Séjour long


Theoretical computer science - United Kingdom

Research topics


Algebraic Coherence, Higher-Dimensional Kleene Algebras and Interactive Theorem Proving

Kleene algebras were originally developed to reason about computing systems and have recently been generalised to model higher-dimensional rewriting systems in mathematics. The aim of this project is to develop further variants of these algebra to verify coherence properties in categorical algebra. In support of this it seems essential to formalise the approach with proof assistants to manage the inherent combinatorial complexity of reasoning with higher categories.
The project emphasises in particular applications of the algebras in geometric approaches to concurrent and distributed computing systems. Operationally, the algebras are meant to provide a further layer of abstraction suitable for equational reasoning about categorical diagrams and for encoding reduction strategies, and to be amenable to proof automation and algorithmic treatment.
The results envisaged will therefore be novel higher dimensional Kleene algebras (with globular, (pre)cubical and simplicial variants), algebraic coherence proofs for higher-dimensional algebras, a formalisation of the approach in a proof assistant such as Coq or Isabelle, and its application in concurrency, especially with higher-dimensional automata.
The work proposed is a collaboration with Philippe Malbos and Damien Pous, involving further researchers at Lyon, Paris and Sheffield.

Activities / Resume


Georg Struth is full professor of theoretical computer science at the University of Sheffield, UK, and head of its verification group. He has a longstanding track record on algebras and logics for programs, program semantics and verification, and formalised mathematics with interactive proof assistants. He is best known for his pioneering work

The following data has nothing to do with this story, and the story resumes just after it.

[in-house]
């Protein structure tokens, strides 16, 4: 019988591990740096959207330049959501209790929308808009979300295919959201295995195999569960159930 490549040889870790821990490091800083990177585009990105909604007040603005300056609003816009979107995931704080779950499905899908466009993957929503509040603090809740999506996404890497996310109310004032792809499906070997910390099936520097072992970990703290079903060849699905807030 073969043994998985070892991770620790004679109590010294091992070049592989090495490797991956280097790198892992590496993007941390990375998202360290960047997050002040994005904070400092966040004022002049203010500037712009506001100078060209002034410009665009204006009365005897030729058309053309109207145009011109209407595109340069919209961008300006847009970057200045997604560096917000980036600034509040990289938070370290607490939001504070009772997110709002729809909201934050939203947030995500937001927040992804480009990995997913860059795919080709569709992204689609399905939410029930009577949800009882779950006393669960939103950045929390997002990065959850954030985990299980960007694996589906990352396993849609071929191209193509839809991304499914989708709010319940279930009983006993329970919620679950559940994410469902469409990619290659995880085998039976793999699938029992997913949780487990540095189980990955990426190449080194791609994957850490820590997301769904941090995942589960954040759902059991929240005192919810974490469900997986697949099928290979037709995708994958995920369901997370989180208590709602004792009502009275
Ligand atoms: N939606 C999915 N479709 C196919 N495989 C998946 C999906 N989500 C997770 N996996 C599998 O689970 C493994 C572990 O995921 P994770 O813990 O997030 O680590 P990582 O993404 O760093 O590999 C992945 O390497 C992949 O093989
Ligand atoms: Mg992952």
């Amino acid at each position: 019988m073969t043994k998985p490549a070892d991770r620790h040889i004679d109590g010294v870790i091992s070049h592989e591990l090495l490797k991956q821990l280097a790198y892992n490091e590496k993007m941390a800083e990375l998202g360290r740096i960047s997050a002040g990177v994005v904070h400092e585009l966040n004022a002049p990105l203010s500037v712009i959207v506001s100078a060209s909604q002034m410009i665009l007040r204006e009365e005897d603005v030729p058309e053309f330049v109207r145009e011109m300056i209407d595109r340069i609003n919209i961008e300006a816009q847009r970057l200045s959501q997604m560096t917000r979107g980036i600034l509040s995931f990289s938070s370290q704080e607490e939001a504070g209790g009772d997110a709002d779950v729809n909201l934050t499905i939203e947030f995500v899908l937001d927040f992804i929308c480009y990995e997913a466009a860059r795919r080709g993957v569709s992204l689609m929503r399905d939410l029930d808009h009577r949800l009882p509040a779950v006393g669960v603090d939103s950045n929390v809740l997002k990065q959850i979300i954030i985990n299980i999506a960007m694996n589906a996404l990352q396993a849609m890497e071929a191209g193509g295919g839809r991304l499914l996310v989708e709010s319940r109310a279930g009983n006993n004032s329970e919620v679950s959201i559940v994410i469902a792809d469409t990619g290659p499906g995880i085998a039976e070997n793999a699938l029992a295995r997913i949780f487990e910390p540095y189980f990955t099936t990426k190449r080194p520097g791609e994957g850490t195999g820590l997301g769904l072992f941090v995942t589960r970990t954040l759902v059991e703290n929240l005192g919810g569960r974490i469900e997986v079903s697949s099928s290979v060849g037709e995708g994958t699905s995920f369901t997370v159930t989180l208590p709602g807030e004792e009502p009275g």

on theory and applications of Kleene algebras and quantales; from axiomatic extensions such as modal, concurrent, cylindric variants, completeness and decidability questions to application in program correctness and the design of verification tools. Some more recent work has focused on quantitative verification, semantics for probabilistic and hybrid systems (where continuous dynamical systems interact with discrete control), and on geometric models of distribution and concurrency using higher-dimensional rewriting with polygraphs as well as higher-dimensional automata.


  1. G. Struth Trimming the Hedges: An Algebra to Tame Concurrency, in C.Jones and J. Misra, Theory of Programming: Life and Work of Tony Hoare,Turing Award Series, Association of Computing Machinery, 2021.
  2. B. Dongol, I. J. Hayes and G. Struth. Convolution Algebras: Relational Convolution, Generalised Modalities and Incidence Algebras, Logical Methods in Computer Science 17(1), 2021.
  3. J. Huerta y Munive and G. Struth. Verifying Hybrid Systems with Modal Kleene Algebra. RAMiCS 2018, volume 11194 of LNCS, pages 225–243, Springer, 2018.
  4. A. Armstrong, V. B. F. Gomes and G. Struth . Building Program Construction and Verification Tools from Algebraic Principles, Formal Aspects of Computing, 28(2): 265–293, 2016.
  5. H. Furusawa and G. Struth. Concurrent Dynamic Algebra, ACM Transactions on Computational Logic, 16(4): 30, 2015.
  6. M. R. Laurence and G. Struth. Completeness Theorems for Bi-Kleene Algebras and Series-Parallel Rational Pomset Languages. RAMiCS 2014, volume 8428 of LNCS, pages 65–82, Springer, 2014.
  7. C. A. R. Hoare, B. Möller, G. Struth and I. Wehrman. Concurrent Kleene Algebra and its Foundations, Journal of Logic and Algebraic Programming 80(6):266–296, 2011.
  8. J. Desharnais and G. Struth. Internal Axioms for Domain Semirings, Science of Computer Programming 76(3):181–203, 2011.
  9. C. A. R. Hoare, A. Hussain, B. Möller, P. W. O’Hearn, R. L. Peterson and G. Struth. On Locality and the Exchange Law for Concurrent Processes. CONCUR 2011, volume 6901 of LNCS, pages 250–264. Springer, 2011.
  10. J. Desharnais, B. Möller, and G. Struth. Kleene algebra with domain. ACM Transactions on Computational Logic, 7(4):798–833, 2006.